Michael has one older sister and one younger brother.
Michael's mother Patricia was a former
successful Melbourne model turned makeup artist.
When he was on tour with INXS, Michael would check into hotels using many differently aliases. Some of them included his favourite cartoon characters.
On November 22, 1997, just 4 days prior to beginning the Australian leg of the tour, Michael took his life in a hotel room in Sydney. He was found by a maid hanging from the back of a door.
In 1996, Michael faced a crisis when the press would not leave him alone, naming him "the man Paula had left Bob Geldof for." As a result of this, Michael became caught up in the Yates/Geldof custody battle.
On the 22th of July in 1996, Michael and Paula welcomed a daughter into the world: Heavenly Hiraani Tiger Lily Hutchence.
In the early 1990s, Michael had a fling with Australian pop-singer, Kylie Minogue.
Michael's brother, Rhett, has been disowned by their mother after he auctioned off a fax Michael once sent to then-girlfriend Kylie Minogue on E-Bay. Rhett is also selling one of Michael's t-shirts and an original sketch done by Michael.
In 2006, INXS conducted a search for a new lead singer of the band, a role Michael had filled before his death. He was replaced by Elvis impersonator J.D. Fortune.
He began performing at the age of eight.
He appeared in the Australian movie Dogs In Space.
In 1980, he became the lead singer of INXS.
He was raised in Hong Kong.
Michael: I turn over a lot of money for a lot of people and I'm the smallest fish in it.
Michael: You know it's easy to see why English people and Aussies don't get along. When you meet Aussies they're like 'Hi, mate', you know you're a mate straight off. Over here it's (in an English accent and wrinkles up his nose) 'Oooh, horrible Australian person, so emotional.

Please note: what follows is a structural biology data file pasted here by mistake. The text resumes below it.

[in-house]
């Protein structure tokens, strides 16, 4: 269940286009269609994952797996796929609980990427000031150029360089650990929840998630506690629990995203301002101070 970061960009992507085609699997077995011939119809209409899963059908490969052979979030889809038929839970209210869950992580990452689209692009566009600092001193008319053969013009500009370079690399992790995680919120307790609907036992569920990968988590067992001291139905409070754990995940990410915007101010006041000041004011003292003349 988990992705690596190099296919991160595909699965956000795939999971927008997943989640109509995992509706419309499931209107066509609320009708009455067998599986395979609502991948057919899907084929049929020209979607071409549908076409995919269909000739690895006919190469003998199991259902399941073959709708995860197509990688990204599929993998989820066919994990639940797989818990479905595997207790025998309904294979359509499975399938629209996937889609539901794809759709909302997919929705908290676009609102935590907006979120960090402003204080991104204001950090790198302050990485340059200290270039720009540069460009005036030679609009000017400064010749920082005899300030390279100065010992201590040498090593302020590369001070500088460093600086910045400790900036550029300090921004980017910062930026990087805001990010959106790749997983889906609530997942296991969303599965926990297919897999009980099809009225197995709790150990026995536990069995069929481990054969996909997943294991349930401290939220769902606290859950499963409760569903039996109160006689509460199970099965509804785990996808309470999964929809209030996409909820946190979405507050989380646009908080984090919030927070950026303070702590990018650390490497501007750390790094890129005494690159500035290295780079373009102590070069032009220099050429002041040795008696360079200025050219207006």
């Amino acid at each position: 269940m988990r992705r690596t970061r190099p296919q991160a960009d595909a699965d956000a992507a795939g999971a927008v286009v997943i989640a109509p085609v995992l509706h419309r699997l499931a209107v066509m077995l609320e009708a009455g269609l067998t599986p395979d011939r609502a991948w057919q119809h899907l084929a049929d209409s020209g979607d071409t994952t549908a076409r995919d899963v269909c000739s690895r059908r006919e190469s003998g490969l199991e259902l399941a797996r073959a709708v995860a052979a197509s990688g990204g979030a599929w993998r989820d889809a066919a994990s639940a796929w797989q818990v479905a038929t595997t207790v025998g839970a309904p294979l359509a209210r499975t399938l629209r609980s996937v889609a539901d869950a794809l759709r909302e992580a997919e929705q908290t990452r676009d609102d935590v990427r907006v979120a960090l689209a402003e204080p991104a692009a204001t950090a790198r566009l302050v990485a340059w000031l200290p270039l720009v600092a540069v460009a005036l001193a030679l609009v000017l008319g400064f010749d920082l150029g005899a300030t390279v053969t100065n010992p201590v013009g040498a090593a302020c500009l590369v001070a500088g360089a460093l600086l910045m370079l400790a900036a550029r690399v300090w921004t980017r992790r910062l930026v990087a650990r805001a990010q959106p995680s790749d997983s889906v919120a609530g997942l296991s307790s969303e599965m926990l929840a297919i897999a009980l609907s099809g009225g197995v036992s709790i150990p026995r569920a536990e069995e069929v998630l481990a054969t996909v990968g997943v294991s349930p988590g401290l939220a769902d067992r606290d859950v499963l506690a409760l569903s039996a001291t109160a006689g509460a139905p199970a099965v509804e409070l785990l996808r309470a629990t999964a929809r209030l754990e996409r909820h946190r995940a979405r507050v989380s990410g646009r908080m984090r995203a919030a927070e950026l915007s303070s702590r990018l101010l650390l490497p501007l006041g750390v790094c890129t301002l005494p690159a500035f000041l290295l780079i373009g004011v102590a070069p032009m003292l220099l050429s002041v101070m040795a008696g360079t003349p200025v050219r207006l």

Michael: INXS never had that groupie thing. No, no we really never did. Not in a sexual way - well, alright, then, maybe years ago. I've done a few stupid things in my time, but you've got to have respect for yourself, otherwise you end up getting used.
Michael: There's something intrinsically Australian about a bunch of brothers and school friends getting together as a band at a very young age and all pulling together as a band at a very young age and all pulling together as mates to make something happen.
Michael: I know all's fair in love and war but when you go off and try to be by yourself and it ends up on the front page of the press it's frightening, knowing your life is under such scrutiny.
Michael: It's just as difficult to live in a self-made hell of privacy as it is to live in a self-made hell of publicity.
Michael: I get pretty terrified, to be honest, when I'm on tour. You really have to muster a lot of ego to go our there, which I find rather draining.
Michael: I don't think success arrives and you're suddenly happy. It's not like that. If people think that they'll be very disappointed.
Michael: I love being famous. It's like a totally Freudian thing - it makes me feel wanted and loved and noticed. Anyone would want that, wouldn't they?
Michael: I've done a few stupid things in my time, but you've got to have respect for yourself, otherwise you end up getting used.
Michael: I find it embarrassing being a pop star. I prefer it when people just treat me like anybody else, although occasionally there is a side of me, which is indulgent and I expect certain things because of my position. It's one of the perks.
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